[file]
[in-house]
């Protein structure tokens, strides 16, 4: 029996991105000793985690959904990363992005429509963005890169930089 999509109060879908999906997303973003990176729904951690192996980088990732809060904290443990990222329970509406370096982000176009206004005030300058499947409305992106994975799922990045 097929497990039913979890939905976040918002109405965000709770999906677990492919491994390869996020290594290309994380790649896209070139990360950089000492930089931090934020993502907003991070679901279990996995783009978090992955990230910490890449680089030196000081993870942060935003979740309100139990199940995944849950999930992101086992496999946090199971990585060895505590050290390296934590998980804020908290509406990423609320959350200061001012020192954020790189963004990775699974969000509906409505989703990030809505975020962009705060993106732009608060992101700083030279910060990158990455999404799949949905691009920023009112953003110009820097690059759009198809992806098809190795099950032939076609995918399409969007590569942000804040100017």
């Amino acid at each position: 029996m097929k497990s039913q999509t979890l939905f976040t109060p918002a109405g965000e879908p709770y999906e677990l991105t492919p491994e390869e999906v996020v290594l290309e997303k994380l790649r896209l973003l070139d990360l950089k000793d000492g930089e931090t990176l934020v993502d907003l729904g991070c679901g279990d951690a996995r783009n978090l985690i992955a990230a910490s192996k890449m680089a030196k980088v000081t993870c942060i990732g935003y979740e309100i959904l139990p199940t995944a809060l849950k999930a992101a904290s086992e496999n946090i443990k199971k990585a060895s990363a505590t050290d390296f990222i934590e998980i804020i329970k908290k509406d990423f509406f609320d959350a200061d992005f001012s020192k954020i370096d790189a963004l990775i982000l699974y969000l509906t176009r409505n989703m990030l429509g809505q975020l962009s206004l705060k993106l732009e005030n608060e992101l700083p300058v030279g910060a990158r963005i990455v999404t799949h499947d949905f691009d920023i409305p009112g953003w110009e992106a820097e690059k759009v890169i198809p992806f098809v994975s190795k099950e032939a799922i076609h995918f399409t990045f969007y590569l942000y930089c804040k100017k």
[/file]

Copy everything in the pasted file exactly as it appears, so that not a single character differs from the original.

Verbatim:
[in-house]
């Protein structure tokens, strides 16, 4: 029996991105000793985690959904990363992005429509963005890169930089 999509109060879908999906997303973003990176729904951690192996980088990732809060904290443990990222329970509406370096982000176009206004005030300058499947409305992106994975799922990045 097929497990039913979890939905976040918002109405965000709770999906677990492919491994390869996020290594290309994380790649896209070139990360950089000492930089931090934020993502907003991070679901279990996995783009978090992955990230910490890449680089030196000081993870942060935003979740309100139990199940995944849950999930992101086992496999946090199971990585060895505590050290390296934590998980804020908290509406990423609320959350200061001012020192954020790189963004990775699974969000509906409505989703990030809505975020962009705060993106732009608060992101700083030279910060990158990455999404799949949905691009920023009112953003110009820097690059759009198809992806098809190795099950032939076609995918399409969007590569942000804040100017």
């Amino acid at each position: 029996m097929k497990s039913q999509t979890l939905f976040t109060p918002a109405g965000e879908p709770y999906e677990l991105t492919p491994e390869e999906v996020v290594l290309e997303k994380l790649r896209l973003l070139d990360l950089k000793d000492g930089e931090t990176l934020v993502d907003l729904g991070c679901g279990d951690a996995r783009n978090l985690i992955a990230a910490s192996k890449m680089a030196k980088v000081t993870c942060i990732g935003y979740e309100i959904l139990p199940t995944a809060l849950k999930a992101a904290s086992e496999n946090i443990k199971k990585a060895s990363a505590t050290d390296f990222i934590e998980i804020i329970k908290k509406d990423f509406f609320d959350a200061d992005f001012s020192k954020i370096d790189a963004l990775i982000l699974y969000l509906t176009r409505n989703m990030l429509g809505q975020l962009s206004l705060k993106l732009e005030n608060e992101l700083p300058v030279g910060a990158r963005i990455v999404t799949h499947d949905f691009d920023i409305p009112g953003w110009e992106a820097e690059k759009v890169i198809p992806f098809v994975s190795k099950e032939a799922i076609h995918f399409t990045f969007y590569l942000y930089c804040k100017k």